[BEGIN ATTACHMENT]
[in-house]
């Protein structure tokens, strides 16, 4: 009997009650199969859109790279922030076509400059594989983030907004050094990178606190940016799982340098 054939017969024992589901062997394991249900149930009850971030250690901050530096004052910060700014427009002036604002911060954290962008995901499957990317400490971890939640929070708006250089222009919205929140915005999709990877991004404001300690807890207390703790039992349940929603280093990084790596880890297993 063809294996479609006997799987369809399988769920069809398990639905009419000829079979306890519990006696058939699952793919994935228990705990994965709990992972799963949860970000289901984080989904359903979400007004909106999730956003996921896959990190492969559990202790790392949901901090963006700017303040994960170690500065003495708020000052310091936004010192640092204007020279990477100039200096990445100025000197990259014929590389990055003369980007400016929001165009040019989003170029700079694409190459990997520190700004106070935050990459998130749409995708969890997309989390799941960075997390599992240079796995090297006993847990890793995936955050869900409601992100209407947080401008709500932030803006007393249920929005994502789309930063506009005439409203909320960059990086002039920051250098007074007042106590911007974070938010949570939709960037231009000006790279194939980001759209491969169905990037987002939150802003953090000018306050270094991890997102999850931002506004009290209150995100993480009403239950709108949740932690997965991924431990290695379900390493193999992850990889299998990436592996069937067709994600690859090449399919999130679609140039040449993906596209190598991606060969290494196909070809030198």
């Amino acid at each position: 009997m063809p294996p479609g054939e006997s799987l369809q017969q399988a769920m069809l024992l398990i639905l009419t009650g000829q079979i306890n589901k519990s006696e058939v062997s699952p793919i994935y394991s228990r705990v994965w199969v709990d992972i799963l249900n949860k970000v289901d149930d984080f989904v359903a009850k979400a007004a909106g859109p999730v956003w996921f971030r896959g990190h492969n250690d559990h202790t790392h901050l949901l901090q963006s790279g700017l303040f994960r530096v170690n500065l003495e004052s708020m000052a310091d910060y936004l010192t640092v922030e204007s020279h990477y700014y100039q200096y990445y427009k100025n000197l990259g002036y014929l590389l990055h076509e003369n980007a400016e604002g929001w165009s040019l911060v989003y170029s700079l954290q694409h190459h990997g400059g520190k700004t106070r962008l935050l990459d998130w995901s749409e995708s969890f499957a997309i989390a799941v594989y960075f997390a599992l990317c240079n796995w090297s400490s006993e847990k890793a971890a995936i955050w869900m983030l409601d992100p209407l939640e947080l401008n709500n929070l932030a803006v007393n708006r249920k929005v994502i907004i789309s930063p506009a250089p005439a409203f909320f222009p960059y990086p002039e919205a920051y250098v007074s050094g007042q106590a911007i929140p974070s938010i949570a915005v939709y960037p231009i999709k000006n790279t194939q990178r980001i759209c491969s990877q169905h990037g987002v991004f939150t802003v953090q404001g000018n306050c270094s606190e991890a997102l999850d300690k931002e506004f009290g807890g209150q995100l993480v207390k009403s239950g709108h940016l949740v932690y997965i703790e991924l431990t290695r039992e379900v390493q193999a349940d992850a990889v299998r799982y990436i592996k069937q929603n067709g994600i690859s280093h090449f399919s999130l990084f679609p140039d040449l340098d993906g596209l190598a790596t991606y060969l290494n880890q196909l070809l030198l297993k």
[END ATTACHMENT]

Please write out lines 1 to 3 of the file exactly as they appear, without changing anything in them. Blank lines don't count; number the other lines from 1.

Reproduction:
[in-house]
């Protein structure tokens, strides 16, 4: 009997009650199969859109790279922030076509400059594989983030907004050094990178606190940016799982340098 054939017969024992589901062997394991249900149930009850971030250690901050530096004052910060700014427009002036604002911060954290962008995901499957990317400490971890939640929070708006250089222009919205929140915005999709990877991004404001300690807890207390703790039992349940929603280093990084790596880890297993 063809294996479609006997799987369809399988769920069809398990639905009419000829079979306890519990006696058939699952793919994935228990705990994965709990992972799963949860970000289901984080989904359903979400007004909106999730956003996921896959990190492969559990202790790392949901901090963006700017303040994960170690500065003495708020000052310091936004010192640092204007020279990477100039200096990445100025000197990259014929590389990055003369980007400016929001165009040019989003170029700079694409190459990997520190700004106070935050990459998130749409995708969890997309989390799941960075997390599992240079796995090297006993847990890793995936955050869900409601992100209407947080401008709500932030803006007393249920929005994502789309930063506009005439409203909320960059990086002039920051250098007074007042106590911007974070938010949570939709960037231009000006790279194939980001759209491969169905990037987002939150802003953090000018306050270094991890997102999850931002506004009290209150995100993480009403239950709108949740932690997965991924431990290695379900390493193999992850990889299998990436592996069937067709994600690859090449399919999130679609140039040449993906596209190598991606060969290494196909070809030198």
């Amino acid at each position: 009997m063809p294996p479609g054939e006997s799987l369809q017969q399988a769920m069809l024992l398990i639905l009419t009650g000829q079979i306890n589901k519990s006696e058939v062997s699952p793919i994935y394991s228990r705990v994965w199969v709990d992972i799963l249900n949860k970000v289901d149930d984080f989904v359903a009850k979400a007004a909106g859109p999730v956003w996921f971030r896959g990190h492969n250690d559990h202790t790392h901050l949901l901090q963006s790279g700017l303040f994960r530096v170690n500065l003495e004052s708020m000052a310091d910060y936004l010192t640092v922030e204007s020279h990477y700014y100039q200096y990445y427009k100025n000197l990259g002036y014929l590389l990055h076509e003369n980007a400016e604002g929001w165009s040019l911060v989003y170029s700079l954290q694409h190459h990997g400059g520190k700004t106070r962008l935050l990459d998130w995901s749409e995708s969890f499957a997309i989390a799941v594989y960075f997390a599992l990317c240079n796995w090297s400490s006993e847990k890793a971890a995936i955050w869900m983030l409601d992100p209407l939640e947080l401008n709500n929070l932030a803006v007393n708006r249920k929005v994502i907004i789309s930063p506009a250089p005439a409203f909320f222009p960059y990086p002039e919205a920051y250098v007074s050094g007042q106590a911007i929140p974070s938010i949570a915005v939709y960037p231009i999709k000006n790279t194939q990178r980001i759209c491969s990877q169905h990037g987002v991004f939150t802003v953090q404001g000018n306050c270094s606190e991890a997102l999850d300690k931002e506004f009290g807890g209150q995100l993480v207390k009403s239950g709108h940016l949740v932690y997965i703790e991924l431990t290695r039992e379900v390493q193999a349940d992850a990889v299998r799982y990436i592996k069937q929603n067709g994600i690859s280093h090449f399919s999130l990084f679609p140039d040449l340098d993906g596209l190598a790596t991606y060969l290494n880890q196909l070809l030198l297993k």